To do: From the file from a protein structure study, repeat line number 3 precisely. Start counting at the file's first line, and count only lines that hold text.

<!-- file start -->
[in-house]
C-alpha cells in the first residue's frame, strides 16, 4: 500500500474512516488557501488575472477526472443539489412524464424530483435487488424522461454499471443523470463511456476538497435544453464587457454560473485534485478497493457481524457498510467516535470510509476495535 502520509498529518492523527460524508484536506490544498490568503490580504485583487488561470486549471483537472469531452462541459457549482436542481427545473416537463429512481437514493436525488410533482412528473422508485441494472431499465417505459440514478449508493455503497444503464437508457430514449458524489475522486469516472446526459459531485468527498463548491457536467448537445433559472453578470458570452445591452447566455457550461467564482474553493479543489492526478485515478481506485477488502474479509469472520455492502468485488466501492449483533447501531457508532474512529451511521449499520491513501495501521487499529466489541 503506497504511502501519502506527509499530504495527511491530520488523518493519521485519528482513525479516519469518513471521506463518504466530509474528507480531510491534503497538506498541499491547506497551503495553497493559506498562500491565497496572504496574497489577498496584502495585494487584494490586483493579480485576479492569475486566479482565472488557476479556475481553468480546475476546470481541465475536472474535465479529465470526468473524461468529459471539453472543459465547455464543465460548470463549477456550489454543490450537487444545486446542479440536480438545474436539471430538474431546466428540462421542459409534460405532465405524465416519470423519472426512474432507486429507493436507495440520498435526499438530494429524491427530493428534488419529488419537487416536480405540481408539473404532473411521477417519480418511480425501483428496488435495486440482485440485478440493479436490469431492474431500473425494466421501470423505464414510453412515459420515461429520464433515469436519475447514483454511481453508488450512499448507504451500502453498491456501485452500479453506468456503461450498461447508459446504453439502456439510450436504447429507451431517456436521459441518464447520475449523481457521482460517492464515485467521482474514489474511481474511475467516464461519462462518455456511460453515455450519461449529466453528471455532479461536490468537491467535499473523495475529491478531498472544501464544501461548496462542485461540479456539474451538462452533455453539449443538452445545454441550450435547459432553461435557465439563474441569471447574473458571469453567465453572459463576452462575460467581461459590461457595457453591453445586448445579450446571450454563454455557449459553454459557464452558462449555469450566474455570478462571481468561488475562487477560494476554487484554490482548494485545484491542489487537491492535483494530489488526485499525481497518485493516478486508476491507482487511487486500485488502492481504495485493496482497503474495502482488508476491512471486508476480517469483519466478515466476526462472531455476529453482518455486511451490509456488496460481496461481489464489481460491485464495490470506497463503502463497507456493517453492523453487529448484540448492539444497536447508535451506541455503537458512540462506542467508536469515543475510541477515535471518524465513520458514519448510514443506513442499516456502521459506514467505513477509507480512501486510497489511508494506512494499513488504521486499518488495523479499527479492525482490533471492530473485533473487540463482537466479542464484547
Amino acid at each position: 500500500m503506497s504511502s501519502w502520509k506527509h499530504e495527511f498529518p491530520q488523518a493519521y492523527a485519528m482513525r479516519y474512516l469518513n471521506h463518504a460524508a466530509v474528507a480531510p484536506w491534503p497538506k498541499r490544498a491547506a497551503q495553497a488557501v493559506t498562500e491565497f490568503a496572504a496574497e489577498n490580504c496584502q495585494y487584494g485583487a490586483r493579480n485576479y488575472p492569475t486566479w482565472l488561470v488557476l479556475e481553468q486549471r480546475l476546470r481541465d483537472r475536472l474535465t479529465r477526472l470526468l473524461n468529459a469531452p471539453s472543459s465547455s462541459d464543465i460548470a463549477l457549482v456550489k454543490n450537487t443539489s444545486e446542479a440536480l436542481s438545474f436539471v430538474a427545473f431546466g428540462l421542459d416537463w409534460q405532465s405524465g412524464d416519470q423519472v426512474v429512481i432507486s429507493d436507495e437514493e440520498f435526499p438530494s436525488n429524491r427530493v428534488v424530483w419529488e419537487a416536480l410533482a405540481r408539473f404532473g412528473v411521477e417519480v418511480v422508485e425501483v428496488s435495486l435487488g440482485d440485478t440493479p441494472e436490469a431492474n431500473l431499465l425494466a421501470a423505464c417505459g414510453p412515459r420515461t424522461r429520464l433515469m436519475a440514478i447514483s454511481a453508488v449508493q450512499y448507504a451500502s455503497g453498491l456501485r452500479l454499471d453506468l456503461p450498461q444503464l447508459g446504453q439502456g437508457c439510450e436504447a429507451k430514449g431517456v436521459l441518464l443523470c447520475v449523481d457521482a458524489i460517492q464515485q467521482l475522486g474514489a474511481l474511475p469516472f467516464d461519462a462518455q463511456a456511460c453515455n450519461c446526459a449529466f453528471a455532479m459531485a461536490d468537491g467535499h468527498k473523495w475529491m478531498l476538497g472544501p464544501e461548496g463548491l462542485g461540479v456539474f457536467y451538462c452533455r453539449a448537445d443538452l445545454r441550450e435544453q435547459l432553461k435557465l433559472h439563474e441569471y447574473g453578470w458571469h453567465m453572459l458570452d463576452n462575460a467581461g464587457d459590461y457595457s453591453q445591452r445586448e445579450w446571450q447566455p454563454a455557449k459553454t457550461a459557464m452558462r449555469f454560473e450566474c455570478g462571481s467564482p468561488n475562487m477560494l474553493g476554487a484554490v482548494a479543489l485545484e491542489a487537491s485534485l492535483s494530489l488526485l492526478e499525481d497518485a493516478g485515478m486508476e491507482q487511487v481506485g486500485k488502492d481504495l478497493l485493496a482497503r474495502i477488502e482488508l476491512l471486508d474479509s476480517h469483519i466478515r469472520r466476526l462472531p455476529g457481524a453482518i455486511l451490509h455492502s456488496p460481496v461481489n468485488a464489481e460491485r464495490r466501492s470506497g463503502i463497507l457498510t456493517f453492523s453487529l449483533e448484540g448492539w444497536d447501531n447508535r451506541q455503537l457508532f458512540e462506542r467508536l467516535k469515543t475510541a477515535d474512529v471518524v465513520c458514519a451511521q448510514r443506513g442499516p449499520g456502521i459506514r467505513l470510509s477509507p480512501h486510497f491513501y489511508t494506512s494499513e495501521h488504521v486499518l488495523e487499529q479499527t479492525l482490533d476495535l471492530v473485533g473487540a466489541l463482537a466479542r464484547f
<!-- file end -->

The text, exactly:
Amino acid at each position: 500500500m503506497s504511502s501519502w502520509k506527509h499530504e495527511f498529518p491530520q488523518a493519521y492523527a485519528m482513525r479516519y474512516l469518513n471521506h463518504a460524508a466530509v474528507a480531510p484536506w491534503p497538506k498541499r490544498a491547506a497551503q495553497a488557501v493559506t498562500e491565497f490568503a496572504a496574497e489577498n490580504c496584502q495585494y487584494g485583487a490586483r493579480n485576479y488575472p492569475t486566479w482565472l488561470v488557476l479556475e481553468q486549471r480546475l476546470r481541465d483537472r475536472l474535465t479529465r477526472l470526468l473524461n468529459a469531452p471539453s472543459s465547455s462541459d464543465i460548470a463549477l457549482v456550489k454543490n450537487t443539489s444545486e446542479a440536480l436542481s438545474f436539471v430538474a427545473f431546466g428540462l421542459d416537463w409534460q405532465s405524465g412524464d416519470q423519472v426512474v429512481i432507486s429507493d436507495e437514493e440520498f435526499p438530494s436525488n429524491r427530493v428534488v424530483w419529488e419537487a416536480l410533482a405540481r408539473f404532473g412528473v411521477e417519480v418511480v422508485e425501483v428496488s435495486l435487488g440482485d440485478t440493479p441494472e436490469a431492474n431500473l431499465l425494466a421501470a423505464c417505459g414510453p412515459r420515461t424522461r429520464l433515469m436519475a440514478i447514483s454511481a453508488v449508493q450512499y448507504a451500502s455503497g453498491l456501485r452500479l454499471d453506468l456503461p450498461q444503464l447508459g446504453q439502456g437508457c439510450e436504447a429507451k430514449g431517456v436521459l441518464l443523470c447520475v449523481d457521482a458524489i460517492q464515485q467521482l475522486g474514489a474511481l474511475p469516472f467516464d461519462a462518455q463511456a456511460c453515455n450519461c446526459a449529466f453528471a455532479m459531485a461536490d468537491g467535499h468527498k473523495w475529491m478531498l476538497g472544501p464544501e461548496g463548491l462542485g461540479v456539474f457536467y451538462c452533455r453539449a448537445d443538452l445545454r441550450e435544453q435547459l432553461k435557465l433559472h439563474e441569471y447574473g453578470w458571469h453567465m453572459l458570452d463576452n462575460a467581461g464587457d459590461y457595457s453591453q445591452r445586448e445579450w446571450q447566455p454563454a455557449k459553454t457550461a459557464m452558462r449555469f454560473e450566474c455570478g462571481s467564482p468561488n475562487m477560494l474553493g476554487a484554490v482548494a479543489l485545484e491542489a487537491s485534485l492535483s494530489l488526485l492526478e499525481d497518485a493516478g485515478m486508476e491507482q487511487v481506485g486500485k488502492d481504495l478497493l485493496a482497503r474495502i477488502e482488508l476491512l471486508d474479509s476480517h469483519i466478515r469472520r466476526l462472531p455476529g457481524a453482518i455486511l451490509h455492502s456488496p460481496v461481489n468485488a464489481e460491485r464495490r466501492s470506497g463503502i463497507l457498510t456493517f453492523s453487529l449483533e448484540g448492539w444497536d447501531n447508535r451506541q455503537l457508532f458512540e462506542r467508536l467516535k469515543t475510541a477515535d474512529v471518524v465513520c458514519a451511521q448510514r443506513g442499516p449499520g456502521i459506514r467505513l470510509s477509507p480512501h486510497f491513501y489511508t494506512s494499513e495501521h488504521v486499518l488495523e487499529q479499527t479492525l482490533d476495535l471492530v473485533g473487540a466489541l463482537a466479542r464484547f